The pleasures of not knowing
(Image by Marija Zaric, via Unsplash)

Scene 1: Nora and I volunteered to help out a few years back at the funeral service for the son of a town acquaintance. We didn’t know them well, had never met the son, but it’s what you do when your neighbors need you.

We were partway through the setup. Nora decided to go up to the sanctuary to hear some of the service while I finished laying out comfort food down in the community room. She told me later about what she’d heard upstairs. About how all of these hard-working people with remarkably difficult lives got to hear again that heaven awaited. That there was a guaranteed destination at which you would be identifiably your own self, but with all of your imperfections washed away, surrounded by all the very best versions of all the people you knew here. She talked about what a comfort that image would provide.

Scene 2: When I was a kid, I was raised within the American Lutheran Church, the sort of mildly-lefty, social responsibility church that emphasized feeding the poor, comforting the lonely, caring for those you don’t especially like. We heard a lot about “seventy times seven,” about the parable of Mary and Martha, about the Beatitudes. One of the most important moral lessons I ever learned was Luther’s assertion that it is equally a sin to give offense and to take offense. My very first realistic career aspiration was that I wanted to be a Lutheran pastor, to bring those comforts and generosity of spirit to others.

Then for junior high school, my parents sent me across town to a Lutheran K-8 school, but different Lutherans, those of the Missouri Synod, what I think of as the Lutheran Church’s Southern Baptist Outreach Wing. Generosity was gone, community was gone, and it was all about one’s own salvation, or lack thereof. It was the most remarkably self-centered theology I could imagine, drawn not only from the same Bible as the ALC churches, but from the same Martin Luther commentary on the Bible. Wildly different destinations from the same origin.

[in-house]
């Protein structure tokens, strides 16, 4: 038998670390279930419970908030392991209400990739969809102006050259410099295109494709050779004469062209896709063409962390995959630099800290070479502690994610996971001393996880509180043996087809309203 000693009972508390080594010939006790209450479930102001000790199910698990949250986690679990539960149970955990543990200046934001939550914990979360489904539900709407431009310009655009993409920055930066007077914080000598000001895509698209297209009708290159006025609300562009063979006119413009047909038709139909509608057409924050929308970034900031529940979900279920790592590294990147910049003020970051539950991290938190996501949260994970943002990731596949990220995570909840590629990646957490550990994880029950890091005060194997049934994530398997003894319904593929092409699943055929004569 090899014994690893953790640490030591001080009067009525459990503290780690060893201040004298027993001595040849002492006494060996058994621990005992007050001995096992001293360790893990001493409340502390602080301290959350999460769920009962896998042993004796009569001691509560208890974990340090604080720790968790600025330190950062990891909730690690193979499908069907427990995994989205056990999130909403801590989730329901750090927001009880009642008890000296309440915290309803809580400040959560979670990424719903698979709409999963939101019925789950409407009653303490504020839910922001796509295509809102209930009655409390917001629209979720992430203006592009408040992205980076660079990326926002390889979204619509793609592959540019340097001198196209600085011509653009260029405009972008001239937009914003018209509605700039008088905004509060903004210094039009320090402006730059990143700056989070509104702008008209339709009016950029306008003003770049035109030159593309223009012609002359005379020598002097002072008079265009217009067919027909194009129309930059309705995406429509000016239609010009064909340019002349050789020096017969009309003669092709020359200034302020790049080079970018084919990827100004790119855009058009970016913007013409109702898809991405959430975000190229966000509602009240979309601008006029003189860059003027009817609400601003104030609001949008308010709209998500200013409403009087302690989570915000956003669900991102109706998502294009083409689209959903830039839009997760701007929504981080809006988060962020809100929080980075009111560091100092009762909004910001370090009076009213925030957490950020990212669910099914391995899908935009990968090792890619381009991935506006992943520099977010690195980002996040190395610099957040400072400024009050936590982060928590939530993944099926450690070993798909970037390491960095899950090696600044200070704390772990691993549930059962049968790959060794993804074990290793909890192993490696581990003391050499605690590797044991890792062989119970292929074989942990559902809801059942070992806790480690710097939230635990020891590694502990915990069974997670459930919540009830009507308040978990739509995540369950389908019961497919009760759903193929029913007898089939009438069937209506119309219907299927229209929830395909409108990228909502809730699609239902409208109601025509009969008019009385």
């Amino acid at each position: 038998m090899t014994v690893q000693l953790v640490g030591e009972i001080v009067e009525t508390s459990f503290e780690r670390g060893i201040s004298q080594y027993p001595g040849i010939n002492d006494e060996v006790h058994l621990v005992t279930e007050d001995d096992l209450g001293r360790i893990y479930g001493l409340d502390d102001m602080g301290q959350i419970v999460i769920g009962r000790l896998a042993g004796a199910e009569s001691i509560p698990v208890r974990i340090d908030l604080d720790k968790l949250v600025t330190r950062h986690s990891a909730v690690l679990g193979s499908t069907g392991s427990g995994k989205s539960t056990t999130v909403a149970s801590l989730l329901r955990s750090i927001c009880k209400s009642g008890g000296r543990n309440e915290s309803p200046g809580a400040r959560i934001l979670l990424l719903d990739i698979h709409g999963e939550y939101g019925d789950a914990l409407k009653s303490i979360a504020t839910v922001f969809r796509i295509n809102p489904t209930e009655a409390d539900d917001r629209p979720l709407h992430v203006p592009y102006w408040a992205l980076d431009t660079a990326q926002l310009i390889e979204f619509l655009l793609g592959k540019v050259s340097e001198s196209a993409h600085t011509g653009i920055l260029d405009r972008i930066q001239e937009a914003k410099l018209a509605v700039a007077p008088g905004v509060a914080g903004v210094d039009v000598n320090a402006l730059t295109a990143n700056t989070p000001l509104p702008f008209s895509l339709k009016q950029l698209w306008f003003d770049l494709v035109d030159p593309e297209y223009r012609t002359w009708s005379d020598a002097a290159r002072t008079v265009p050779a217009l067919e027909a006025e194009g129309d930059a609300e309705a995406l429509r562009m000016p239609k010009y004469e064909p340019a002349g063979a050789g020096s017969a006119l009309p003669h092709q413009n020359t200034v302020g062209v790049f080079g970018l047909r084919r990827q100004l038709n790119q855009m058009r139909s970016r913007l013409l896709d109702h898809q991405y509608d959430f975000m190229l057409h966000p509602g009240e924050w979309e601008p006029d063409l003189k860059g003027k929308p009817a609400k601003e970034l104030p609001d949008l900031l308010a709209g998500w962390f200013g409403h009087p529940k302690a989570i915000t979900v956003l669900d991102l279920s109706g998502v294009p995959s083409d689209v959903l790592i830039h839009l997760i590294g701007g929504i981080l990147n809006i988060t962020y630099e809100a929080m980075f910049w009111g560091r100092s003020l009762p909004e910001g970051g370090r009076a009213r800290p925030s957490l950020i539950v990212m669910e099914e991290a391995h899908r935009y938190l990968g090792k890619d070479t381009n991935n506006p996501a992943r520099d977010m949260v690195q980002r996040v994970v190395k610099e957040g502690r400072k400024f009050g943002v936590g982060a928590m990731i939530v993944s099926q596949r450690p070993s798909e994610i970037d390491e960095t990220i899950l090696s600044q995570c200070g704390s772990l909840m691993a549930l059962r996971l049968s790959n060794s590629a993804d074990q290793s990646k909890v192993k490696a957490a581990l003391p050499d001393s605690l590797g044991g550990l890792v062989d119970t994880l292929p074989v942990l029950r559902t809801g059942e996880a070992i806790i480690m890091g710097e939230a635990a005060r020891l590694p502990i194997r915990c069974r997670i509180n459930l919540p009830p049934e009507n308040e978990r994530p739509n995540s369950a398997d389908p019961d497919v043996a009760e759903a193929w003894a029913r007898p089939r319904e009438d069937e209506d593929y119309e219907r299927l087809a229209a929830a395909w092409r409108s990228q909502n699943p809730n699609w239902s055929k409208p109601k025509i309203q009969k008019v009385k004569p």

When that school ended after 8th grade, a new school, Muskegon Catholic Central. Now the Bible had extra books, and five more sacraments, and Purgatory, and saints and bingo and the veneration of Mary, and the priest got all the wine at communion. And after a couple of years of that, I informally converted to anthropology, fascinated by the vast variety of stories people tell themselves to make it through a difficult world.

But when I became an academic and a college teacher, I realized that I had fulfilled that first pastoral career, in a secular form. I got to read difficult, important texts, and think carefully about their meaning. I got to write, and do public speaking. I got to listen to people in emotional or material crisis, to encourage those who had lost courage for themselves.

And after The Adjunct Underclass came out, dozens of people reached out to me with their own stories of academic shame and failure, and I wrote back to them or talked to them. All of them. And one day, after a long call that Nora had heard one side of, faintly, from downstairs, she said “it sounds like you’re doing academic chaplaincy.”

Same job, different title.

Scene 3: Bumper stickers, at their best, are aphorisms with adhesive on the back. About forty years ago, I saw one that I hold close. Radical Agnostic—I Don’t Know, and Neither Do You.

Scene 4: I was working at the Town’s transfer station a couple of months ago, helping people unload their trash and recycling and running the compactors over and over from 6am to noon. Probably saw a couple of hundred people.

One of them was relatively new to town, had moved here to be with his son and grandkids. His son was in the church-incubation business, traveling into heathen regions like Vermont and trying to establish good Bible-based churches. Whatever that means. Snake handling is Bible-based, too, if you want it to be.